Being completely honest, at times I found the conversations in the public dialogue groups challenging, uncomfortable even, but If we don’t feel uncomfortable, nothing will change. There were certainly some tensions, but I’d like to refer to them as “productive tensions”. Ultimately, we need to have these forums, to enable research to evolve.

Overall, I thought it was a great opportunity to access a platform for those previously underrepresented, to have a seat at the table, a voice to affect change, influence, and shape. Research affects us all and we can all play a part.’

Lynn Laidlaw – Chair of the Public Dialogue Advisory Group
Della Ogunleye

Della Ogunleye - public contributor and member of the HRA’s Public Involvement Network

All voices need to be heard; it can’t be a ‘once size’ fits all approach.

People feel empowered when they see faces that look like theirs in situations like these and that in turn generates confidence and leads to rich conversation/content. The agency facilitating the sessions certainly knew how to pick an audience - it was one of the first things I noticed. They got it just right with the cross section of people in the groups.

I found this particularly encouraging because I feel it’s imperative to make sure we have the right mix of people in these groups to truly inform and impact research and clinical trials.

On the other hand, seeing these participants who’d been specifically selected for the purposes of this exercise did make me think: ‘How would they know about it otherwise?’.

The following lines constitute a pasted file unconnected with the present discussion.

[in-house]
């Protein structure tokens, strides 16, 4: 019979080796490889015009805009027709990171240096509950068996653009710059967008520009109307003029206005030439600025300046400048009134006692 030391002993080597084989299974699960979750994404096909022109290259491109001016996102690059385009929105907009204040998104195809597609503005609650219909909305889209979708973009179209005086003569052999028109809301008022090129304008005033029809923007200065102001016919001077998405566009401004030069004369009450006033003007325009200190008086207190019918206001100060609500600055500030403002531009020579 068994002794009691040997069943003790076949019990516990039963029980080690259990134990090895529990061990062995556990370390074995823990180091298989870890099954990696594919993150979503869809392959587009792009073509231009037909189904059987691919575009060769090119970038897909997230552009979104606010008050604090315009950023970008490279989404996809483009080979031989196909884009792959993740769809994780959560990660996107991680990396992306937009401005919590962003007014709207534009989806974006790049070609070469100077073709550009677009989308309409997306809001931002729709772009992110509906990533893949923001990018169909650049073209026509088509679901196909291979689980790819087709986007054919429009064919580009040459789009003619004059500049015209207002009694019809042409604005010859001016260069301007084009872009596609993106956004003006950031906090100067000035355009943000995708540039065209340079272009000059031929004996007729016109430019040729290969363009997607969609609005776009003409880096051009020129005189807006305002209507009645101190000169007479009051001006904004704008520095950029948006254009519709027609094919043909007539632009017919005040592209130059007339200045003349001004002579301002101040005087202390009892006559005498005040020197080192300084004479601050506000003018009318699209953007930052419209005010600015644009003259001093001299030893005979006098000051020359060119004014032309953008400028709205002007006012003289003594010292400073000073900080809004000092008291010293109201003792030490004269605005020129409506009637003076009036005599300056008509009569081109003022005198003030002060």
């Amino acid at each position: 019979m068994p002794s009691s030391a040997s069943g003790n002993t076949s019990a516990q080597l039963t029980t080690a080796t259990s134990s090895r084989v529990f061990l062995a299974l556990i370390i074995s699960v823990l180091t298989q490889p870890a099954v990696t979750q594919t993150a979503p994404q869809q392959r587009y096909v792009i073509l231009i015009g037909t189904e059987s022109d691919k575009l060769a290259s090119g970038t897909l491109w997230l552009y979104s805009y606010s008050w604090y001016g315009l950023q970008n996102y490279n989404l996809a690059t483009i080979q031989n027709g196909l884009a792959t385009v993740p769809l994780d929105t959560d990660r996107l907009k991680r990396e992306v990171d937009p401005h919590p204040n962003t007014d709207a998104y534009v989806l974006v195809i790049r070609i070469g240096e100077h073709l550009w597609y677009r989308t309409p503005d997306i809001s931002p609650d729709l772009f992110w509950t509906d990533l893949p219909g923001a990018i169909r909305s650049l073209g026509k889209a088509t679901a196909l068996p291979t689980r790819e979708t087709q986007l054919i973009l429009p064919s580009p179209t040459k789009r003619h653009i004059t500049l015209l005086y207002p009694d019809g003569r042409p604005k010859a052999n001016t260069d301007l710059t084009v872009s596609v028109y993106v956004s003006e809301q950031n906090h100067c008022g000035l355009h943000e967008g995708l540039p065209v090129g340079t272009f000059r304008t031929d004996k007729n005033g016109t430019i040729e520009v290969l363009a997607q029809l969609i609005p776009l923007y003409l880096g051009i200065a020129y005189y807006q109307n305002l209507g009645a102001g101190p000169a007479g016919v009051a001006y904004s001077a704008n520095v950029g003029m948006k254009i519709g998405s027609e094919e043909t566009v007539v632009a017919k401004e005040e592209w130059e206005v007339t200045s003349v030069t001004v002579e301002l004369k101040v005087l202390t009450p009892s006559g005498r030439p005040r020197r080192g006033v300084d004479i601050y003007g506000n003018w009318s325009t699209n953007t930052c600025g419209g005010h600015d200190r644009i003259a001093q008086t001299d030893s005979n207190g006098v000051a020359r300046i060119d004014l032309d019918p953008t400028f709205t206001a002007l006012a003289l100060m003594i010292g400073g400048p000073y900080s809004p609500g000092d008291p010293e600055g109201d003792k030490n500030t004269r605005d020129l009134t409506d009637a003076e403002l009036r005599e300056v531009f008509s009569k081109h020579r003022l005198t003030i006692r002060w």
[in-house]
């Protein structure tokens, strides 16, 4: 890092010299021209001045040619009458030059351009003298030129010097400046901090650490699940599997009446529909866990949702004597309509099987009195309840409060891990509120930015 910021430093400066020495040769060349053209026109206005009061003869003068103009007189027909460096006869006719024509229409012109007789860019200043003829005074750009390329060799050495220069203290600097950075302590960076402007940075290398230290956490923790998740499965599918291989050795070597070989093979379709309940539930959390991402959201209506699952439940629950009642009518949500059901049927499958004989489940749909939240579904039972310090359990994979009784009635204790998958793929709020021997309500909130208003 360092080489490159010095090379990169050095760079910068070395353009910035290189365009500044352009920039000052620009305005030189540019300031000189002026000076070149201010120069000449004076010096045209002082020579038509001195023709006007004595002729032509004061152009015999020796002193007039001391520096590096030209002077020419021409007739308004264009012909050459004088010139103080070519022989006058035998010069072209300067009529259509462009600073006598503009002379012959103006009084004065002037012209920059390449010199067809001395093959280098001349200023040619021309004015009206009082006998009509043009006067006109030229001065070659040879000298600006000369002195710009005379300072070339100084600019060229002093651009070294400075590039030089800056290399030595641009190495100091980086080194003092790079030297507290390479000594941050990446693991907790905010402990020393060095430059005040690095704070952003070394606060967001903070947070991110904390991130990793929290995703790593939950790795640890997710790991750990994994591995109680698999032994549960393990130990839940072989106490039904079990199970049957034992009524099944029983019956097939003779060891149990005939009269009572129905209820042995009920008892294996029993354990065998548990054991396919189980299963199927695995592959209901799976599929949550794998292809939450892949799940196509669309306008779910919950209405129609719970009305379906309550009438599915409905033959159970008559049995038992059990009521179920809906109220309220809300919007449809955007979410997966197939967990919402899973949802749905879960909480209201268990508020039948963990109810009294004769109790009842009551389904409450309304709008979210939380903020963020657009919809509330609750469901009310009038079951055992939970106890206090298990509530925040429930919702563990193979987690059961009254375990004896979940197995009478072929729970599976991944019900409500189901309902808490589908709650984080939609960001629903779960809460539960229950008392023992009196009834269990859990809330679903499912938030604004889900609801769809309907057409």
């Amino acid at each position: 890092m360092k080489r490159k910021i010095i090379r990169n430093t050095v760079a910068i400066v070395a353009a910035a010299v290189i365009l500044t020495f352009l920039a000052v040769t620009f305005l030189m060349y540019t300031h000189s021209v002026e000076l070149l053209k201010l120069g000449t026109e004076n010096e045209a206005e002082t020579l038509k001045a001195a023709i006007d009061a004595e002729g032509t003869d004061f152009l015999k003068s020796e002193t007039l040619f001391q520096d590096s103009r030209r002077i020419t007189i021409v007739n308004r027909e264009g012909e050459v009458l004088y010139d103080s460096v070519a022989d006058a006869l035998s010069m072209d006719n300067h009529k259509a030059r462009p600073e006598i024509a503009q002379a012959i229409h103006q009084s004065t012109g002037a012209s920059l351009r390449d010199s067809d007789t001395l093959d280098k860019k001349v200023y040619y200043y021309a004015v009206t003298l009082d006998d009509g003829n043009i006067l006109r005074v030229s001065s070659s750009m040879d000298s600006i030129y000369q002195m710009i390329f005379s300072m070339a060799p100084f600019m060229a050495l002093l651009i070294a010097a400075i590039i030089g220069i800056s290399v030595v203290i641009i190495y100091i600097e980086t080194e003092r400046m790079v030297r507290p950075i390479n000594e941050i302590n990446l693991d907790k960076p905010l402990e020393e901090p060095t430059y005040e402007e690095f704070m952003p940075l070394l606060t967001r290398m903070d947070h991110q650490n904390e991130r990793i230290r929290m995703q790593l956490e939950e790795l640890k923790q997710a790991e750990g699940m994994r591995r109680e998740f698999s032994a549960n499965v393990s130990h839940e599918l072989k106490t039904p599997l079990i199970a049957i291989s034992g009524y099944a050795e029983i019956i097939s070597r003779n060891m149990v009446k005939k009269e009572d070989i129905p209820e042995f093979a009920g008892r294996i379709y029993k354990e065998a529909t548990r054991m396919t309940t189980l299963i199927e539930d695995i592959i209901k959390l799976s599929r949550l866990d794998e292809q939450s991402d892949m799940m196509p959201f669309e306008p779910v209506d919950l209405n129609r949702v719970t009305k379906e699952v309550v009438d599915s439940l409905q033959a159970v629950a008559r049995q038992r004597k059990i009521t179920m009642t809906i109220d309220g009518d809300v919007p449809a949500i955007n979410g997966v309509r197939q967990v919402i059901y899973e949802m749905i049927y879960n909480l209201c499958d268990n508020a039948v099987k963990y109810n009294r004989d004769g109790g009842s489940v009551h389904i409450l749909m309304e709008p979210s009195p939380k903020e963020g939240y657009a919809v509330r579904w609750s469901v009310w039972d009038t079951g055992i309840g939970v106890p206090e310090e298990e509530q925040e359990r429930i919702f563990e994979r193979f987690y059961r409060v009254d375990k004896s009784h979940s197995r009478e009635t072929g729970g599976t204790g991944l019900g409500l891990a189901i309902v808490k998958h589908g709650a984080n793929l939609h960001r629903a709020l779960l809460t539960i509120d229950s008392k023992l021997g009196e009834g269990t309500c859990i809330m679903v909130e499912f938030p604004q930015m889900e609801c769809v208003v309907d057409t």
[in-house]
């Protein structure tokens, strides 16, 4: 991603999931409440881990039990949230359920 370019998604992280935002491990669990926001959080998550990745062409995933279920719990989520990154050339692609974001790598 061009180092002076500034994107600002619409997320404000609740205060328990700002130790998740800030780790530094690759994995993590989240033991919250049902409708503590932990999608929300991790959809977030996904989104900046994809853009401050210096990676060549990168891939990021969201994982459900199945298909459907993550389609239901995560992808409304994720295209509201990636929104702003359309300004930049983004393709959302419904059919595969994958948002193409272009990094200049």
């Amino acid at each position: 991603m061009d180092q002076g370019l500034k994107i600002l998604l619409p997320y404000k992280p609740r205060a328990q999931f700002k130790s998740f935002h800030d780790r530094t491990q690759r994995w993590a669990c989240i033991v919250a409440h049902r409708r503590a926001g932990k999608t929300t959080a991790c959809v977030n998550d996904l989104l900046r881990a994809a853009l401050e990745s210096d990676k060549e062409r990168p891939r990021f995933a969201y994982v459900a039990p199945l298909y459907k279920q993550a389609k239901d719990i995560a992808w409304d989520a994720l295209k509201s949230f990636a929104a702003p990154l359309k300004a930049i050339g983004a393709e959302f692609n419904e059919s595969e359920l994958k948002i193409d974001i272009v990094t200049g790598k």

What other forms of engagement are taking place to target unpresented groups and communities?

What other channels exist to empower members of the public to engage in these discussions? Is the HRA doing enough? And for anyone with an interest in this area, can they come directly to the HRA and if so, how?
I was really impressed with the contribution of every participant taking part in the groups. There was a tangible sense of passion, and a real willingness to contribute emerging from the sessions as well as lots of probing questions.

Overall, I was happy with the sessions - a positive step in the right direction.
However, I’m realistic enough to know that change won’t happen overnight, after all, ‘Rome wasn’t built in a day’. Ultimately, what will be a marker of success from this journey the HRA has embarked on?

A suggestion might be to consider producing an impact report a year from now to see just have far things have come – the proof of the pudding is most certainly in the eating.

Della Ogunleye - public contributor and member of the HRA’s Public Involvement Network

If you’ve found this interesting – look out for our next blog by Della, Louise and Lynn coming soon.

Back to news & updates